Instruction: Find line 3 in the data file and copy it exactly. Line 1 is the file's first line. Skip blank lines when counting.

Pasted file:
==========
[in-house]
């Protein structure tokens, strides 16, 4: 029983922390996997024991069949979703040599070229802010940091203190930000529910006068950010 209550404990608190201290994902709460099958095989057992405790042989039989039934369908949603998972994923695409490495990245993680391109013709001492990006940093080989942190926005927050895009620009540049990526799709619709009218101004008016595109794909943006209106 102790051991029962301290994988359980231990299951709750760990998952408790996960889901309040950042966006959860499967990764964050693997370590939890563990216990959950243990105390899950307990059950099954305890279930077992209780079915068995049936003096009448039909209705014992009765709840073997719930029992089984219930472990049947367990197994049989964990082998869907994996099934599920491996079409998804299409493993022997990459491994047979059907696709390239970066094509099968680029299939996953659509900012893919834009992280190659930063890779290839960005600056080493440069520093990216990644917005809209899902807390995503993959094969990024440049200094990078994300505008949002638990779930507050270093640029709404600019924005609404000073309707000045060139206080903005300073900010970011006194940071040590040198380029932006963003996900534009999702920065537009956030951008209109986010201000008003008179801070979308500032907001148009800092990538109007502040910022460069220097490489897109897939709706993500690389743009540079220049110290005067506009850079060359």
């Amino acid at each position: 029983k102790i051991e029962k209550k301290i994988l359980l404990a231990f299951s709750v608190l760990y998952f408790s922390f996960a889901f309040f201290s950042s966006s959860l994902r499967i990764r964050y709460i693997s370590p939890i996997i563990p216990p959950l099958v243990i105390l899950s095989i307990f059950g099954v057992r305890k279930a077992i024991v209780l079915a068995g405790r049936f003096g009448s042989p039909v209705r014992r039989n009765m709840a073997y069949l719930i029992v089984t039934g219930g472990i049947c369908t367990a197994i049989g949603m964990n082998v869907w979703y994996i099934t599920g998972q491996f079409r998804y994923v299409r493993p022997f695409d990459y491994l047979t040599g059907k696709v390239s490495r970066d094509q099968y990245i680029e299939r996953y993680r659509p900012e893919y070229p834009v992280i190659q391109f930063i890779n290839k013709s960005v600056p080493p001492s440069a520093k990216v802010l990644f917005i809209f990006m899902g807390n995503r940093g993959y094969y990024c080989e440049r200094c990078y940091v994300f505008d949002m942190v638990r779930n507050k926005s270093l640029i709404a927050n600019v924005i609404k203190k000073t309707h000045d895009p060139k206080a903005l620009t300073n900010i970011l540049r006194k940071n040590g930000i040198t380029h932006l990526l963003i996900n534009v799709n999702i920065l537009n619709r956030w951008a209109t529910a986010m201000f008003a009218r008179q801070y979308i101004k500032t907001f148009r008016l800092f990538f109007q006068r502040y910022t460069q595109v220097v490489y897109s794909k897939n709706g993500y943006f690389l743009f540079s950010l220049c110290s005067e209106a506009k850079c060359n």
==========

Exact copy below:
């Amino acid at each position: 029983k102790i051991e029962k209550k301290i994988l359980l404990a231990f299951s709750v608190l760990y998952f408790s922390f996960a889901f309040f201290s950042s966006s959860l994902r499967i990764r964050y709460i693997s370590p939890i996997i563990p216990p959950l099958v243990i105390l899950s095989i307990f059950g099954v057992r305890k279930a077992i024991v209780l079915a068995g405790r049936f003096g009448s042989p039909v209705r014992r039989n009765m709840a073997y069949l719930i029992v089984t039934g219930g472990i049947c369908t367990a197994i049989g949603m964990n082998v869907w979703y994996i099934t599920g998972q491996f079409r998804y994923v299409r493993p022997f695409d990459y491994l047979t040599g059907k696709v390239s490495r970066d094509q099968y990245i680029e299939r996953y993680r659509p900012e893919y070229p834009v992280i190659q391109f930063i890779n290839k013709s960005v600056p080493p001492s440069a520093k990216v802010l990644f917005i809209f990006m899902g807390n995503r940093g993959y094969y990024c080989e440049r200094c990078y940091v994300f505008d949002m942190v638990r779930n507050k926005s270093l640029i709404a927050n600019v924005i609404k203190k000073t309707h000045d895009p060139k206080a903005l620009t300073n900010i970011l540049r006194k940071n040590g930000i040198t380029h932006l990526l963003i996900n534009v799709n999702i920065l537009n619709r956030w951008a209109t529910a986010m201000f008003a009218r008179q801070y979308i101004k500032t907001f148009r008016l800092f990538f109007q006068r502040y910022t460069q595109v220097v490489y897109s794909k897939n709706g993500y943006f690389l743009f540079s950010l220049c110290s005067e209106a506009k850079c060359n």